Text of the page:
Hands up…your computer is being held hostage

Disclaimer: The views and opinions expressed in this blog are those of the author(s) and may not reflect the official policy or position of Excelsior College. Excelsior makes no claim regarding the suitability of the content for all audiences.

CircuitBoardWithBreach!

One of the growing problems with cybersecurity in 2015 and again this year is that of ransomware. Imagine if you suddenly had a message appear on your screen notifying you that all the data in your computer was now encrypted. To gain access to it you needed to pay a certain amount of money (usually in bit coins), at which point you would be sent an electronic ‘key’ to decrypt your data. Maybe, maybe, you would get the key and recover your data….and maybe you won’t. That is how ransomware works and it is a growing problem that effects individuals as well as businesses.

Like nearly all attacks on a digital system, the attack comes via the Internet. In most cases the user of the computer opens an email that contains the malware. Once launched, the malicious code begins encrypting your data and sends you the dreaded ransom message.

How can ransomware be avoided? Simply by being cautious with all the emails you open. Those with malicious intent are clever and won’t send you an email with a suspicious and obvious subject or sender title. Instead they will disguise their email as coming from someone you know or do business with. For example, you will receive an email, Sender – US Postal Service, Subject – Undelivered mail. Often in such messages there will also be an attachment that the message requires you to open….don’t do it..as the attachment will contain the malware.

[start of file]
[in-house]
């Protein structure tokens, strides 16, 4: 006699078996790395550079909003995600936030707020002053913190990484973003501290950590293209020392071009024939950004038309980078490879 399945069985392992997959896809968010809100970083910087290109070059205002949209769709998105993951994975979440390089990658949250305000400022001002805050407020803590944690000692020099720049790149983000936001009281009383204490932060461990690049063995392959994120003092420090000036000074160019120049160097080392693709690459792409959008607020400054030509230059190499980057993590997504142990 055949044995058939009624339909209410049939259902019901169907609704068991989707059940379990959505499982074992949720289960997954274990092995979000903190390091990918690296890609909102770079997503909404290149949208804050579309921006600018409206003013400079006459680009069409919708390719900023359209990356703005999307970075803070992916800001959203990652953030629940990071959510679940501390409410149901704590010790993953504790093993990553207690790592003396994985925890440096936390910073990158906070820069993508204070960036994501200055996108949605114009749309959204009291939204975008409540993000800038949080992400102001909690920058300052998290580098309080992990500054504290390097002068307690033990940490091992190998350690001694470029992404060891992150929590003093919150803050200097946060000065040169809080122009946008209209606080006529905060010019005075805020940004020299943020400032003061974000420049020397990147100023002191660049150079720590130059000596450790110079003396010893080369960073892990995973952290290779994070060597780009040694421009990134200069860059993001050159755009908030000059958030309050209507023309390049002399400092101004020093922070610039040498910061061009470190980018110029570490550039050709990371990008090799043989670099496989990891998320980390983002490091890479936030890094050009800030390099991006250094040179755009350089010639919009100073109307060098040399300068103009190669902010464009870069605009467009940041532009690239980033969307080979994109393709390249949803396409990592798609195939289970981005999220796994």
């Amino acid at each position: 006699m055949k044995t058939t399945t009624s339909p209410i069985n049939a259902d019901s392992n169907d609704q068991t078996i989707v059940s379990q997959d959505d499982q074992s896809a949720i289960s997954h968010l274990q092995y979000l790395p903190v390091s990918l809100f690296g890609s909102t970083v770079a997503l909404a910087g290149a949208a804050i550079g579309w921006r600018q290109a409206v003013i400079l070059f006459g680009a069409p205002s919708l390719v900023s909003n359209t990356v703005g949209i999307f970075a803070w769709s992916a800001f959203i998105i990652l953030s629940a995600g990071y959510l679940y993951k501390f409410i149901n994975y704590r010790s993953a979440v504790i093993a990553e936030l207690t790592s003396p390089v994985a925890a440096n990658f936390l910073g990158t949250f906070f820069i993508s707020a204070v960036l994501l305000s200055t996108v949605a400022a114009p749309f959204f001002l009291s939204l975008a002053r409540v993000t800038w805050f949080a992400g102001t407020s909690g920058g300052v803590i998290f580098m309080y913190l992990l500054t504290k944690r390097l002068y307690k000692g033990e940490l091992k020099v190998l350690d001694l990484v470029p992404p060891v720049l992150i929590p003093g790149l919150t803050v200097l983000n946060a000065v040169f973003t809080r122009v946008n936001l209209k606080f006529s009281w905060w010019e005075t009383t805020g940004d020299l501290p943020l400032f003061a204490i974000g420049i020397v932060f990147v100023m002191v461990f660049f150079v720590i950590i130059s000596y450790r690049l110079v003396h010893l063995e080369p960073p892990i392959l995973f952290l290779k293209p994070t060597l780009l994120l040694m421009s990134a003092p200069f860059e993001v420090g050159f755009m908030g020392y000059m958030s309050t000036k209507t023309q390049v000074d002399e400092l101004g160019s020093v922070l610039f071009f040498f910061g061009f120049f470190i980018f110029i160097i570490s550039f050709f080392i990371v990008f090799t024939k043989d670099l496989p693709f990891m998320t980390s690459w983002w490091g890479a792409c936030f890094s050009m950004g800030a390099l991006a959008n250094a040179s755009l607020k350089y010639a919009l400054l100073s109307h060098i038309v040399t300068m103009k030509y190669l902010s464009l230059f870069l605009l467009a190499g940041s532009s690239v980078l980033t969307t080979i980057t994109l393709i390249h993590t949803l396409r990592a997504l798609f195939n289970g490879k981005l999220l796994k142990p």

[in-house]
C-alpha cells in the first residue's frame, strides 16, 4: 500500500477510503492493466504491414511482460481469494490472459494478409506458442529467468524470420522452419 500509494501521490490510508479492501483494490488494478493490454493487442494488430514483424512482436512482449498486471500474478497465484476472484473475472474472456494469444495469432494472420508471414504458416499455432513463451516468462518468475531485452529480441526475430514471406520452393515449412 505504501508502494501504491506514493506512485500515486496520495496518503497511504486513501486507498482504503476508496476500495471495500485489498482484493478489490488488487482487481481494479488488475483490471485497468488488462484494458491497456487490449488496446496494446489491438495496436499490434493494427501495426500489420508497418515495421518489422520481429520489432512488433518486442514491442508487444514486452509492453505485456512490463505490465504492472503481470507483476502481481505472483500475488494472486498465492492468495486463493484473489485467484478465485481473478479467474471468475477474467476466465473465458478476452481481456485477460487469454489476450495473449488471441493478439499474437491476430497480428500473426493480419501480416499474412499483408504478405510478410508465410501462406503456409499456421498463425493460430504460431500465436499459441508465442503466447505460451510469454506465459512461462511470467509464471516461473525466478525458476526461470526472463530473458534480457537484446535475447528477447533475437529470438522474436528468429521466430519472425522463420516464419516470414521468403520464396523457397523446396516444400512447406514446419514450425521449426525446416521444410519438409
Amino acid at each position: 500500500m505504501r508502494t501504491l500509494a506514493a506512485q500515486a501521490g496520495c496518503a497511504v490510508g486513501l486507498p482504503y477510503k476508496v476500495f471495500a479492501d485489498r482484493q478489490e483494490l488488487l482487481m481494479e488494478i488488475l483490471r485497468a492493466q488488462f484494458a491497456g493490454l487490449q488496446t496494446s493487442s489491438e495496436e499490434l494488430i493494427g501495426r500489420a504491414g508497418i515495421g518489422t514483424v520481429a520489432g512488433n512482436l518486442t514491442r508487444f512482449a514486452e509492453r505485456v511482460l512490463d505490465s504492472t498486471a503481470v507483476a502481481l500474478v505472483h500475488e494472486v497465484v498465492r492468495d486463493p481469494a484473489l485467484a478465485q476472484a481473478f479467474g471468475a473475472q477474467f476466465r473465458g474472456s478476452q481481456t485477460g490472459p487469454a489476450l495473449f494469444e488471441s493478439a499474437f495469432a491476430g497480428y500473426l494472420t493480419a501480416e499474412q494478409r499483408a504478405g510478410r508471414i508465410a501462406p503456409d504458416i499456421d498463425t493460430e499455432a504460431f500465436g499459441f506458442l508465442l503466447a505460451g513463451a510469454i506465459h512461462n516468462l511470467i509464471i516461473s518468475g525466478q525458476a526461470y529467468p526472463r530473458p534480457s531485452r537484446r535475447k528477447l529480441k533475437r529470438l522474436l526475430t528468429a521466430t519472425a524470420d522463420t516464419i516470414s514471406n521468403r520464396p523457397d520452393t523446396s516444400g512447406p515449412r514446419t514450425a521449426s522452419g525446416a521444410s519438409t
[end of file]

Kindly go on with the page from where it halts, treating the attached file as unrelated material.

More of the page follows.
So, avoid ransomware and other viruses by simply doing what cyber experts have been telling you for years….use caution with your emails and don’t invite trouble into your life.

 

About Jane LeClair

Jane is currently a Senior Advisor for the National Cybersecurity Institute at Excelsior College in Washington, DC. Previously, she served as dean of the school of Business and Technology at Excelsior College in Albany, NY. She is a vocal advocate for attracting and retaining more women in the technology fields and established the Dr. Jane A. LeClair Scholarship Fund for Women in Technology at Excelsior College in 2012.

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  • Duke Vukadinovic

    I think that the best course of action we can take in this situations is to use an offline anti-malware scanner to detect and remove the Trojan horse malware that is holding our system hostage. If the Ransomware is the non-encrypting type, then our chances of successfully removing the malware are likely higher than if our data has been encrypted by an encrypting form of Ransomware.